Try our 7 easy ways to im­prove your back

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1 Try Yoga

Even if you’ve never been flex­i­ble, stud­ies show yo­gic stretches can help im­prove back pain by loos­en­ing tight mus­cles, build­ing strength and range of mo­tion. Ad­di­tion­ally, the fo­cus on breath­ing with yoga helps you achieve deep re­lax­ation which can trig­ger chem­i­cal changes that can help your per­cep­tion of pain, eas­ing dis­com­fort. 2 Ad­vice To Pick Up On

Con­sul­tant spinal Sur­geon Am­jad Shad ad­vises lift­ing young grand­chil­dren with care.

“I see a lot of pa­tients who have hurt their backs af­ter lift­ing up lit­tle ones. Al­ways try to lower your­self to their height in­stead, even if it means go­ing down on one knee – you’ll get your wel­come kiss and hug with­out dam­ag­ing your back.” 3 Pil­low Talk

Sleep is sup­posed to be rest­ful, but if you have a poor sleep­ing po­si­tion it can ag­gra­vate a bad back. Try us­ing an ex­tra pil­low at bed­time to find the per­fect po­si­tion. If you sleep on your back, tuck a pil­low un­der your knees; stom­ach sleep­ers can place it un­der their pelvis, and those who sleep on their side can slip the pil­low be­tween the knees. 4 Hot And Cold

A cold pack (which you keep in the freezer) can help ease in­flam­ma­tion and swelling, but some peo­ple pre­fer to ap­ply heat (in the form of a hot-water bot­tle or a heat­ing pad you briefly warm through in the mi­crowave), which can re­duce ten­sion, cramp­ing and mus­cle spasms. Try al­ter­nat­ing be­tween the two to find what works best for you.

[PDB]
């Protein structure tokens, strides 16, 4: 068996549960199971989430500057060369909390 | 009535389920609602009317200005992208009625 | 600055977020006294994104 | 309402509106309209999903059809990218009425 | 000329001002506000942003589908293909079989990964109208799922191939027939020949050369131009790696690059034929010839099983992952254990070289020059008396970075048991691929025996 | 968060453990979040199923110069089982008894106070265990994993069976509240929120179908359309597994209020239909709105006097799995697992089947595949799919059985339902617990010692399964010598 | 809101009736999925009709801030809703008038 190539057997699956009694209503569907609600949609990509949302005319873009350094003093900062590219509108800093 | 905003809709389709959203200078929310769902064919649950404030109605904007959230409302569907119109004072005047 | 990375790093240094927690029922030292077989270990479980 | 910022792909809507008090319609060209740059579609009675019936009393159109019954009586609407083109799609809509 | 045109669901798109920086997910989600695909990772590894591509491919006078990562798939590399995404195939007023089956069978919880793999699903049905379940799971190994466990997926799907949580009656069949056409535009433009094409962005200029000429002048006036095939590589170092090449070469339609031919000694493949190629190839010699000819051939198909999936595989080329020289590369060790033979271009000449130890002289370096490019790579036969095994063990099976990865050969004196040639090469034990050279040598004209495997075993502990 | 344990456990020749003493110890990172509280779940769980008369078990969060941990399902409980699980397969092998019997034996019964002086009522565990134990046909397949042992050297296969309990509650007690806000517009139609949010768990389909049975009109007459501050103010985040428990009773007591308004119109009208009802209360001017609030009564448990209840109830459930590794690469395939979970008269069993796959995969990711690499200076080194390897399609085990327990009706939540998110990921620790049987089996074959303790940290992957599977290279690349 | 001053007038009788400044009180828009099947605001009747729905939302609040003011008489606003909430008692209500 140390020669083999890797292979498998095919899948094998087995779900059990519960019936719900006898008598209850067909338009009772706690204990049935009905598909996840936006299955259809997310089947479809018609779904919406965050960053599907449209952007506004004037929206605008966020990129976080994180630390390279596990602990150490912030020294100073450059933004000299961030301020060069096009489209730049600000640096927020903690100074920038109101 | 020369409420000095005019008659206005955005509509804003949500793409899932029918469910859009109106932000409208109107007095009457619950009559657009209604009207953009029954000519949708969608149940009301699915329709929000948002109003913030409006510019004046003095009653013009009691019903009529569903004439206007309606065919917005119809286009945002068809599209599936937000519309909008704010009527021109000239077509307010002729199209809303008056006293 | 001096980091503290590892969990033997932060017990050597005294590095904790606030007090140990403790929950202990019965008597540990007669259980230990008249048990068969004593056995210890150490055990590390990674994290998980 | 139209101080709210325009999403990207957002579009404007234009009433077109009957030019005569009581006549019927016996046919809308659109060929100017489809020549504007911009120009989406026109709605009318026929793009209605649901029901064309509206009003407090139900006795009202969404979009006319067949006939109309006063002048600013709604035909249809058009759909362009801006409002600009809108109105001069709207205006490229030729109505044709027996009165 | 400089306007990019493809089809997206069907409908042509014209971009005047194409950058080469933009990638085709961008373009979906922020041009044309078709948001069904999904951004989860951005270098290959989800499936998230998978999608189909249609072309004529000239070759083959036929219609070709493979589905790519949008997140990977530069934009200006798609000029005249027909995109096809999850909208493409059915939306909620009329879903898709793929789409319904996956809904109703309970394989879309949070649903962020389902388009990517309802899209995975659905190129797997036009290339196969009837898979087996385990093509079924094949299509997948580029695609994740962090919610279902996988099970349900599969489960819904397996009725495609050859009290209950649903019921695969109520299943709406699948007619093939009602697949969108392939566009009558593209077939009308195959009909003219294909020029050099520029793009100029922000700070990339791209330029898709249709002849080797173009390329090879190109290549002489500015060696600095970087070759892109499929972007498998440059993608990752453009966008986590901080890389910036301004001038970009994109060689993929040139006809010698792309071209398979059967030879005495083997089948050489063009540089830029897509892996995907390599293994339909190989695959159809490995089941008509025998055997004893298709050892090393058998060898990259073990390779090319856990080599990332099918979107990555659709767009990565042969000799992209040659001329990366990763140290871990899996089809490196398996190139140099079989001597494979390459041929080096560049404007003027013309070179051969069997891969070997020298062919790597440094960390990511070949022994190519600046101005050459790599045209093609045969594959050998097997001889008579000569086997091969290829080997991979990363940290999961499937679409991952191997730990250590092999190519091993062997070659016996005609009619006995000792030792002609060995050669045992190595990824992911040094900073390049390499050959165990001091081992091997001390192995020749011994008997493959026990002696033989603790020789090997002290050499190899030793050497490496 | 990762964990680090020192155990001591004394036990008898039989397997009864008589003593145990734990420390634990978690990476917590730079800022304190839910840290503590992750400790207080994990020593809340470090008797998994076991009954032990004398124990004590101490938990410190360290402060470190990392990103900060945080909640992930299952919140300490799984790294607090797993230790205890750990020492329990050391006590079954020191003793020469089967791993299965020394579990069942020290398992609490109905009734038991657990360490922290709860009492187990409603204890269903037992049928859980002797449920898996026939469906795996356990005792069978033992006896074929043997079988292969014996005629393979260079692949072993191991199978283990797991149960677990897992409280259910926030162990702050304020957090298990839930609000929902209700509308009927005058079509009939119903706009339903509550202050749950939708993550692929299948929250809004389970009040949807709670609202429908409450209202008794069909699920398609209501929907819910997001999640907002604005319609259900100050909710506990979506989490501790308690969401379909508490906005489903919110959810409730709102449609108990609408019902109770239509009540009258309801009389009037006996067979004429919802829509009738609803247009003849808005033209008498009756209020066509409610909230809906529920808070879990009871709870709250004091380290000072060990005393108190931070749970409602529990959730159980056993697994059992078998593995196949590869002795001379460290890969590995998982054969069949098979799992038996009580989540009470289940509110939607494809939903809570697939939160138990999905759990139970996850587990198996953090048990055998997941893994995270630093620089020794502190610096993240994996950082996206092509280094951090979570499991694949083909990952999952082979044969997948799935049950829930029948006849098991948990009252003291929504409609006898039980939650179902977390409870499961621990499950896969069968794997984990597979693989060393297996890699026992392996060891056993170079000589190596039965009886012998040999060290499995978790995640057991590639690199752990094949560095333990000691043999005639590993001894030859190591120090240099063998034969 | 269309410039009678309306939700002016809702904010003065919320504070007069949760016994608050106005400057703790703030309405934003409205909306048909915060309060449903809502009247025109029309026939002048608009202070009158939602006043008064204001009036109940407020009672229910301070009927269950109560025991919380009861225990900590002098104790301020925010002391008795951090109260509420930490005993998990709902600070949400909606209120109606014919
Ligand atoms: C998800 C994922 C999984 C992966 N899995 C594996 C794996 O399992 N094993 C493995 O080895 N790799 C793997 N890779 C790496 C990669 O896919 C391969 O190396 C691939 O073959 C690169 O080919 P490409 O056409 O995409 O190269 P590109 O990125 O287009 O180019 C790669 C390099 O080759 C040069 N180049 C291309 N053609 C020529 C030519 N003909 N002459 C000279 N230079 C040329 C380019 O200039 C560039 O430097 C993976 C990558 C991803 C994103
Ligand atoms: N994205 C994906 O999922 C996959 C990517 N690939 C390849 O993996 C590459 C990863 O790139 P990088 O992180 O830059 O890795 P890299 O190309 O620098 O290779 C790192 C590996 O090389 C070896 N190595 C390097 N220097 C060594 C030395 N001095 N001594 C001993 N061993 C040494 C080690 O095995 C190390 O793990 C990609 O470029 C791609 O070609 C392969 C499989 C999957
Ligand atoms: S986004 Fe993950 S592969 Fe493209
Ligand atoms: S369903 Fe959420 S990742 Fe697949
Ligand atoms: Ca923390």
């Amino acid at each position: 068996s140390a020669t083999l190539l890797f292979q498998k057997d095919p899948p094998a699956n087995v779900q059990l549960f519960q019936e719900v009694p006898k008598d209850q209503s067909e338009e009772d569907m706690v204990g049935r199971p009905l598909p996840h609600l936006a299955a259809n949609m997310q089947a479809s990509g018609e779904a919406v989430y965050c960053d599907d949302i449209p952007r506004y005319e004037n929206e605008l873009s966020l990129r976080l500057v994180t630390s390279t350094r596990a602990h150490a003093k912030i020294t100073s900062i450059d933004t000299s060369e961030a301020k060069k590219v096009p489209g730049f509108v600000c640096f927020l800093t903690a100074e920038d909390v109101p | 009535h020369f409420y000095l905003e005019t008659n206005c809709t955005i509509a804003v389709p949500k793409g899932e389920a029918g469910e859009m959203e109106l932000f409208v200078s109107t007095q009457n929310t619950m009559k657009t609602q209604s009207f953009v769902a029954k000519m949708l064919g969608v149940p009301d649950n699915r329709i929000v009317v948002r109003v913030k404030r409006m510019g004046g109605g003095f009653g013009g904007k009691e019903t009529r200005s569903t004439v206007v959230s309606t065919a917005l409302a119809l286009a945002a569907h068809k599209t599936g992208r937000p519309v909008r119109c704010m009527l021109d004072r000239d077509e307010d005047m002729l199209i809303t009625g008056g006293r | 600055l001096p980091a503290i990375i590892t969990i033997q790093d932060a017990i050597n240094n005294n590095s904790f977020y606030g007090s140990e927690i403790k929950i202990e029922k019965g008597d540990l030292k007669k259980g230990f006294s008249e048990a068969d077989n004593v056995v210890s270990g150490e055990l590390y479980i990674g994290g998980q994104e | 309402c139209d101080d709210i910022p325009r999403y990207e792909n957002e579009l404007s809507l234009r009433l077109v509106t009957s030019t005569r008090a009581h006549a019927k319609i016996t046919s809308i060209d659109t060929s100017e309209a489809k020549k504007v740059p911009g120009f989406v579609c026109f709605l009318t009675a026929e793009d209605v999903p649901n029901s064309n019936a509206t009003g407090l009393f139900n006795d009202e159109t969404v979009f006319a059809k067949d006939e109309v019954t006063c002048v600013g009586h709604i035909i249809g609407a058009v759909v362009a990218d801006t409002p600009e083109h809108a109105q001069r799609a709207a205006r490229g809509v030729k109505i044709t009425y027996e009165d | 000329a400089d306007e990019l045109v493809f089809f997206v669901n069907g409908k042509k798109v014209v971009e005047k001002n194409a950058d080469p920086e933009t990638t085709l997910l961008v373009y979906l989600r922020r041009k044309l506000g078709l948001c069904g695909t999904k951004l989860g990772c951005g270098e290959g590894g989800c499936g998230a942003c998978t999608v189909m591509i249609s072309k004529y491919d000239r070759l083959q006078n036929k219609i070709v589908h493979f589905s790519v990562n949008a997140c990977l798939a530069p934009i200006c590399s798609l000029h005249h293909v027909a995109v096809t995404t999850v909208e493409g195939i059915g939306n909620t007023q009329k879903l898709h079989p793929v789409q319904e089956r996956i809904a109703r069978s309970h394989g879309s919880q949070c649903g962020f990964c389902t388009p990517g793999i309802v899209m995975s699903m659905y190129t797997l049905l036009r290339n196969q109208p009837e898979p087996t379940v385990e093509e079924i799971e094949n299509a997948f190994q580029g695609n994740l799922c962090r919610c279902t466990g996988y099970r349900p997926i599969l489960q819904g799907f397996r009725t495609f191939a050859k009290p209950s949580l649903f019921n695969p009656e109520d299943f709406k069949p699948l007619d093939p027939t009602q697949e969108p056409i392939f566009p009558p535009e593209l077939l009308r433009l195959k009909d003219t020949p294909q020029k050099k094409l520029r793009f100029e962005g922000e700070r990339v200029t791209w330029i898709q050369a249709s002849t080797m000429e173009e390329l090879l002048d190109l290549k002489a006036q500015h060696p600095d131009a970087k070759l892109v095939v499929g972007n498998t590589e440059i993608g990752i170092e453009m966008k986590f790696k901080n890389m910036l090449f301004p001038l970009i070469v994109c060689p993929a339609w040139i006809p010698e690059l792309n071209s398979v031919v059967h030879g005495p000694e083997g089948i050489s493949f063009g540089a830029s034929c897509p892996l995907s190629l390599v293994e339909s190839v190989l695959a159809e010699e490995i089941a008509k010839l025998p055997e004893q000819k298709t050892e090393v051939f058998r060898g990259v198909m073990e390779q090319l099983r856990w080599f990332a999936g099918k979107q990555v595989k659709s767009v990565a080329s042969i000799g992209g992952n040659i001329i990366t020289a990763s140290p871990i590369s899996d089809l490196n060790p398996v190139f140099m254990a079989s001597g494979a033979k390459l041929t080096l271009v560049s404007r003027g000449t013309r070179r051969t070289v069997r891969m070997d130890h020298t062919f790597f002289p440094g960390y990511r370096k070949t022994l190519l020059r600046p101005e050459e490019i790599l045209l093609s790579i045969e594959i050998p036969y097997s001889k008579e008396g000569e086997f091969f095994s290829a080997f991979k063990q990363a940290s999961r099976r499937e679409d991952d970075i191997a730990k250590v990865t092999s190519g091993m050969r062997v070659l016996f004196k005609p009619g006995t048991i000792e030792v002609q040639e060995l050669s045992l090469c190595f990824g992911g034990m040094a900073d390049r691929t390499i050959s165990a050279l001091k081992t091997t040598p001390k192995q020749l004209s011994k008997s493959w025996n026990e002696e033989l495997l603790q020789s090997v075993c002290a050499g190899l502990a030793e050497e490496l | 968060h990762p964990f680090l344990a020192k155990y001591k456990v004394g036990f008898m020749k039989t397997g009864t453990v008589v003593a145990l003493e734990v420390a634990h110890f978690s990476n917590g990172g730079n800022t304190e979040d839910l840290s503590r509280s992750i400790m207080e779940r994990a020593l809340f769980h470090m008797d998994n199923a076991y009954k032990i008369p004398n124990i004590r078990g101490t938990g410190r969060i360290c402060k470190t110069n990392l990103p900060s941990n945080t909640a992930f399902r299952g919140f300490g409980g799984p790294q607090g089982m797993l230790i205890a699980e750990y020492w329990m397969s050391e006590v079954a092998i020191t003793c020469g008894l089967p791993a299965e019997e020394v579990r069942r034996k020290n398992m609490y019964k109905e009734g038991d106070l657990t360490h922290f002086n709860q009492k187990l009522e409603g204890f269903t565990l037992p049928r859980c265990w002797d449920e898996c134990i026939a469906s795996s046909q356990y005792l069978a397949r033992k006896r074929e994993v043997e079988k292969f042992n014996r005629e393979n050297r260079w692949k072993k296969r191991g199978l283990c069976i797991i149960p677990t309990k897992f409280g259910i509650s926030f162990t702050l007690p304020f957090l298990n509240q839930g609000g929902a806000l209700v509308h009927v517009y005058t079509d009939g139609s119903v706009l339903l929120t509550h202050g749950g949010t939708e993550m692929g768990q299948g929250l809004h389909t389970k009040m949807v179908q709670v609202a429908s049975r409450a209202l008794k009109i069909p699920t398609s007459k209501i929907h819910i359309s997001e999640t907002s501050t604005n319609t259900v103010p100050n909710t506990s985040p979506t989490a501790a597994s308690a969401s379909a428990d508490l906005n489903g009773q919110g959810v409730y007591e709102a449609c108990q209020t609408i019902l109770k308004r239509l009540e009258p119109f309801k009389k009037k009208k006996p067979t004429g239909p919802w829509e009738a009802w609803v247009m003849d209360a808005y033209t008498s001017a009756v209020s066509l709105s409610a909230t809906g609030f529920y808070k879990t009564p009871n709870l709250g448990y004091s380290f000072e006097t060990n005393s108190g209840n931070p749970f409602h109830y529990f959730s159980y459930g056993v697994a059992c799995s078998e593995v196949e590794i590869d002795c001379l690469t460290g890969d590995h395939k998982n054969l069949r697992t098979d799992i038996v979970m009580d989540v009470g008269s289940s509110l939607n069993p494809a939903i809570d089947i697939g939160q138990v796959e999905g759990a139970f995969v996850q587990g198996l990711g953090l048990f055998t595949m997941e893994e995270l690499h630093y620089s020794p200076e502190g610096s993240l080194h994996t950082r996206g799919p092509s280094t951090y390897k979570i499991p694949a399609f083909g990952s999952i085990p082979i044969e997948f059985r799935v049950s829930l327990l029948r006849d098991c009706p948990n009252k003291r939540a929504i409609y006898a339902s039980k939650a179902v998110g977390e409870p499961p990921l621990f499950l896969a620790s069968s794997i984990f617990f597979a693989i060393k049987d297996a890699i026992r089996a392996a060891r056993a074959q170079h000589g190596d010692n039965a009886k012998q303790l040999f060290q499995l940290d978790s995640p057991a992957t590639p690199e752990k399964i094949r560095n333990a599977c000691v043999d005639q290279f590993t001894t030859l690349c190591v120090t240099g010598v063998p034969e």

5 Rub It In

Ex­per­i­ment with dif­fer­ent creams and gels to find one that best eases your pain. A pain-re­liev­ing gel (such as Voltarol Pain-eze Emul­gel, £13.49) can pen­e­trate ar­eas where the skin is thin (over the spine, for in­stance), whereas a com­bi­na­tion prod­uct (such as Glu­cosamine & Mag­ne­sium Gel from www. healthspan.co.uk, £14.95 for 150ml) can pen­e­trate the skin to help re­duce mus­cle spasm and pain in­ten­sity. 6 Roll With It

Tuck a small towel in your hand­bag. Long jour­neys, un­fa­mil­iar beds and sun-loungers can wreak havoc on your back when you are away from home, but a rolled-up hand towel could make all the dif­fer­ence. Phys­io­ther­a­pist Clare Lewey says, “Tuck it in the small of your back to give sup­port and main­tain the cor­rect cur­va­ture of your spine.” 7 Keep Mov­ing

Avoid stay­ing in any one po­si­tion (at your com­puter, in front of the TV or ly­ing down) for longer than 20 to 30 min­utes at a time. Even if your back hurts, keep mov­ing, pick­ing up the pace as the pain eases. Move­ment pumps blood into dam­aged tis­sues and helps build the sup­port­ive mus­cles that pro­tect your spine.

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